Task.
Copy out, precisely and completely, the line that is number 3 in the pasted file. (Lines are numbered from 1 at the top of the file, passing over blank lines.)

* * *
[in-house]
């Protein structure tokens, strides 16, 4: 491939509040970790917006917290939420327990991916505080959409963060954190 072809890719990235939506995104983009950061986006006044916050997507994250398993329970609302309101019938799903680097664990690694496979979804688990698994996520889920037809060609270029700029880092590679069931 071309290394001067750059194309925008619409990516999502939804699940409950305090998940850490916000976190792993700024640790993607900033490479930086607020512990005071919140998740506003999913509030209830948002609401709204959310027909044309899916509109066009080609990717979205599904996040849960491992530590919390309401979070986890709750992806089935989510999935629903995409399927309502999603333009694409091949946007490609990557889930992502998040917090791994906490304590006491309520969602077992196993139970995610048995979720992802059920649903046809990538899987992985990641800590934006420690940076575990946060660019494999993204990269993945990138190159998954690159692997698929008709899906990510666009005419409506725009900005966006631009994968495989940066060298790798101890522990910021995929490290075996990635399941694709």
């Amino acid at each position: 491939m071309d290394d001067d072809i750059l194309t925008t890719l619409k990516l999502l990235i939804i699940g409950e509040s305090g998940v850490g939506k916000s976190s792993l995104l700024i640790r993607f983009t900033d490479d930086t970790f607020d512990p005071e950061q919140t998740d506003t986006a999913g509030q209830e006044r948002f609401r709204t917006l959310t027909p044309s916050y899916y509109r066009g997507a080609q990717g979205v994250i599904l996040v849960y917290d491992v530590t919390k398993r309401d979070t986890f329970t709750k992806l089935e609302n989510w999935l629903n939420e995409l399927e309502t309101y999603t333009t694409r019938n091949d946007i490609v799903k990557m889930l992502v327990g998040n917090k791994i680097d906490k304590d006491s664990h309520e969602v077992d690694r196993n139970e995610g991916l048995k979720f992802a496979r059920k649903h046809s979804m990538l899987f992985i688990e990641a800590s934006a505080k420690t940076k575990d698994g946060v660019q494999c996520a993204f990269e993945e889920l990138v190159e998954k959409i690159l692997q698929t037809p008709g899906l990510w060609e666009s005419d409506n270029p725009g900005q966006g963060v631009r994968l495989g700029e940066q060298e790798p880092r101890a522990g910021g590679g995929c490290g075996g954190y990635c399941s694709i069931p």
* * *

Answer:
């Amino acid at each position: 491939m071309d290394d001067d072809i750059l194309t925008t890719l619409k990516l999502l990235i939804i699940g409950e509040s305090g998940v850490g939506k916000s976190s792993l995104l700024i640790r993607f983009t900033d490479d930086t970790f607020d512990p005071e950061q919140t998740d506003t986006a999913g509030q209830e006044r948002f609401r709204t917006l959310t027909p044309s916050y899916y509109r066009g997507a080609q990717g979205v994250i599904l996040v849960y917290d491992v530590t919390k398993r309401d979070t986890f329970t709750k992806l089935e609302n989510w999935l629903n939420e995409l399927e309502t309101y999603t333009t694409r019938n091949d946007i490609v799903k990557m889930l992502v327990g998040n917090k791994i680097d906490k304590d006491s664990h309520e969602v077992d690694r196993n139970e995610g991916l048995k979720f992802a496979r059920k649903h046809s979804m990538l899987f992985i688990e990641a800590s934006a505080k420690t940076k575990d698994g946060v660019q494999c996520a993204f990269e993945e889920l990138v190159e998954k959409i690159l692997q698929t037809p008709g899906l990510w060609e666009s005419d409506n270029p725009g900005q966006g963060v631009r994968l495989g700029e940066q060298e790798p880092r101890a522990g910021g590679g995929c490290g075996g954190y990635c399941s694709i069931p």